What it comes down to is getting the right balance for you and your family. If you haven't been for a long time, the desire to document the fun needs to be checked with the need for you (and them) to have fun. That may mean minimal photo taking and minimal gear. Lots of walking and carrying. Architectural and character detail and atmosphere abound. Nights could include interesting lighting and fireworks shows. Generally flash is not allowed inside the rides but some of the shows and rides are light enough that the 50/1.8 or other even moderately fast lenses with higher iso's can work. Other rides can be too fast, too turbulent or too wet for cameras to be used or used safely. Locals, like off-duty employees and/or pass holders can get more engaged in picture taking as they have more experience and have scouted out the best locations and opportunities. However, employees can often be very good about helping you find the right spots to wait for parades, fireworks, etc., as they know the spots and know when/where barricades get placed, etc.

    I tend to think your #4 is the best choice and you might never put the long lens on. A handy digital P&S can be great for some of the others to use as well. The 35mm P&Ss aren't bad, but the film changes and lack of feedback is what we dealt with for years.
     
  10. Well, I'll let somebody else try to figure out how to fix this centering. I'm going to blame keith if they ask though. :)
     
  11. </center><P align="left">ha, ha... thanks a lot Craig -- Trying to get a fellow SoCal photographer expelled from photo.net?
    <p><p>
    Unofrtunately, it probably IS my fault. Hopefully, this fixes it.
    <p><p>
    Cheers!
     
  12. There is only one choice :

    http://www.youtube.com/watch?v=FiKEcpwpd5c
     
  13. On my last trip to WDW I had very good luck with an Olympus C5050 P&S and a beanbag "The Pod" for support. I carried both in a fanny pack that I could rotate around to the front when riding a ride.

    The Pod allowed me to shoot fireworks over the castle and other fun night shots by placing the camera on the nearest handrail, garbage can, or Dumbo statue. Also worked great with the self-timer for full family shots.

    I had some zoom flexibility, a built-in flash, and portability. I don't think I'd ever try to carry and SLR with that many family members along.

    I did get the luxury of one morning that the rest of the family didn't want to get up for early opening hours at the Magic Kingdom, so I went by myself. Thinking only about photography and having very light crowds to deal with immediately after opening is probably my favorite memory of the trip (don't tell my family!).
     
  14. This is a no-brainer. Take the 40D and 17-85. Leave everything else at home or, if you feel the need to second-guess yourself on site, keep one or two other cameras in your car in a cooler to protect them from the heat.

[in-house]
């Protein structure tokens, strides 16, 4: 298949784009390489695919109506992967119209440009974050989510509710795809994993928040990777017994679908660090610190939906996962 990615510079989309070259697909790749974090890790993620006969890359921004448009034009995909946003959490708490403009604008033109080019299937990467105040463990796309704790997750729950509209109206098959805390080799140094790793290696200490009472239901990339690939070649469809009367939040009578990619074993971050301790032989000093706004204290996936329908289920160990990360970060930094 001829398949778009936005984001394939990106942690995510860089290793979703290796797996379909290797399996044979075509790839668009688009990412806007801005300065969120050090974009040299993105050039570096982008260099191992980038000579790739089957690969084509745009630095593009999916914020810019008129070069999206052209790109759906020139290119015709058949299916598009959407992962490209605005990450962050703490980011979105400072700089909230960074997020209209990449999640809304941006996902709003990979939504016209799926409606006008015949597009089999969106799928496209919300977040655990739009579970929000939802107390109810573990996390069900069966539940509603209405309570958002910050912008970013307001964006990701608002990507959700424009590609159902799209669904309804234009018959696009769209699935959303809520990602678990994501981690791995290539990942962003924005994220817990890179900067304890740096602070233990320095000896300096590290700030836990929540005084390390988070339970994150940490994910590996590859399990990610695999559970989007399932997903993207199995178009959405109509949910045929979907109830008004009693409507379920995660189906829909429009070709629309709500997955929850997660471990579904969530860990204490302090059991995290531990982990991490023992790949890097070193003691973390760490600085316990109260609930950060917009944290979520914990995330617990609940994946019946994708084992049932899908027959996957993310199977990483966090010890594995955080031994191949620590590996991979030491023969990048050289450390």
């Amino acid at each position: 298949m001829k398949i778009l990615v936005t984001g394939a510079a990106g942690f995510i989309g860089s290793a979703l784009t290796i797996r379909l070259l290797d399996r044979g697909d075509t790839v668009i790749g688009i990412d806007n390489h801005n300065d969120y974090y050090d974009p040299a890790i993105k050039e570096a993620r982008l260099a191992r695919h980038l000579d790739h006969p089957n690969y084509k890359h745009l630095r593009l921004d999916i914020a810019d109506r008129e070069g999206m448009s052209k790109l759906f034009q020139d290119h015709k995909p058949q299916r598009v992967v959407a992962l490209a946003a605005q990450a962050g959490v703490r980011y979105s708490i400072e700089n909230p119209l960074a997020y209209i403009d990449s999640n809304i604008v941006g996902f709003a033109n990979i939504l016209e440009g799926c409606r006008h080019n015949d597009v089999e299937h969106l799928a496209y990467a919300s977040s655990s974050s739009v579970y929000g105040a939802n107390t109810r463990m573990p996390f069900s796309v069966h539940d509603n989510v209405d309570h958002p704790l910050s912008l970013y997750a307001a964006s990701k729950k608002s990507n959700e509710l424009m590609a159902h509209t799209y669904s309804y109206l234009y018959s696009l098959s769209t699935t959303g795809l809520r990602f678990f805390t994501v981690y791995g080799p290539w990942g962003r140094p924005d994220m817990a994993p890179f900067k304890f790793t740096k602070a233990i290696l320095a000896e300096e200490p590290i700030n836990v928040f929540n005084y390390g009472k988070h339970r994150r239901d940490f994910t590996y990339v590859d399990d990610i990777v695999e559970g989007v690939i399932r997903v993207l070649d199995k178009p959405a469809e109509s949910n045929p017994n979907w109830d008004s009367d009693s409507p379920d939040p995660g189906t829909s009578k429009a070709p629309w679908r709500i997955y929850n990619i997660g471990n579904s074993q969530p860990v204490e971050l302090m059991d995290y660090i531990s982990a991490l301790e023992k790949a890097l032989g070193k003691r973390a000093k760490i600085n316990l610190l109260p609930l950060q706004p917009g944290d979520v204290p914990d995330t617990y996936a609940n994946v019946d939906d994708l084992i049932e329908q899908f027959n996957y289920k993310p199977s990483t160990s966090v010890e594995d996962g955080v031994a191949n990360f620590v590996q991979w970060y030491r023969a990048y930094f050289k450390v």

15. Just got back from Disney myself. I would recommend something you can fit in your pocket - I took an Olympus Stylus Epic and 400UC film. So, I would recommend 1 (not both!) of your 35mm PS cams, loaded with 400UC. I was amazed how many great shots I got - great camera and film I guess. Anyways, an SLR is too bulky and akward - it will be a distraction and annoyance to you and your family. For SLR type shots, they have many roving Disney Photographers who will 1)take a picture with your camera, and 2) take a picture with theirs (DSLR) and give you a photo card for getting them online later. I would suggest having them take lots of the shots, then you can order the CD (with unlimited # of their shots) for around $100. Especially good are the night portraits with the Majic Kingdom Castle in the background.
    If you will be at Disney many days, and can arrange for a "photography Dads night out" where you can just focus on photography, by all means, take the dslr. Just dont lug it around and ruin it for everyone else the rest of the trip;)
     
  16. Thank you all for your gracious advice! I am thinking on bringing my AE-1 Program with a tokina ATX 28-80mm zoom. This camera with this compact zoom is a very small package in its self. And also one of the P&S for a backup. The 400UC is spectacular film that can be scanned well, plus I have about 20 rolls of the stuff. They are 36exp rolls which will allow plenty of pics between shots.
    Why not bring the 40D? The size is larger than the ae-1 with the zoom, and I really want to have fun with my kids and family, then worry about a almost $2k camera/lens bouncing around. If the AE-1 P gets stolen, damaged, or lost, I have another to replace it here at home.
    Again, thank you all so much!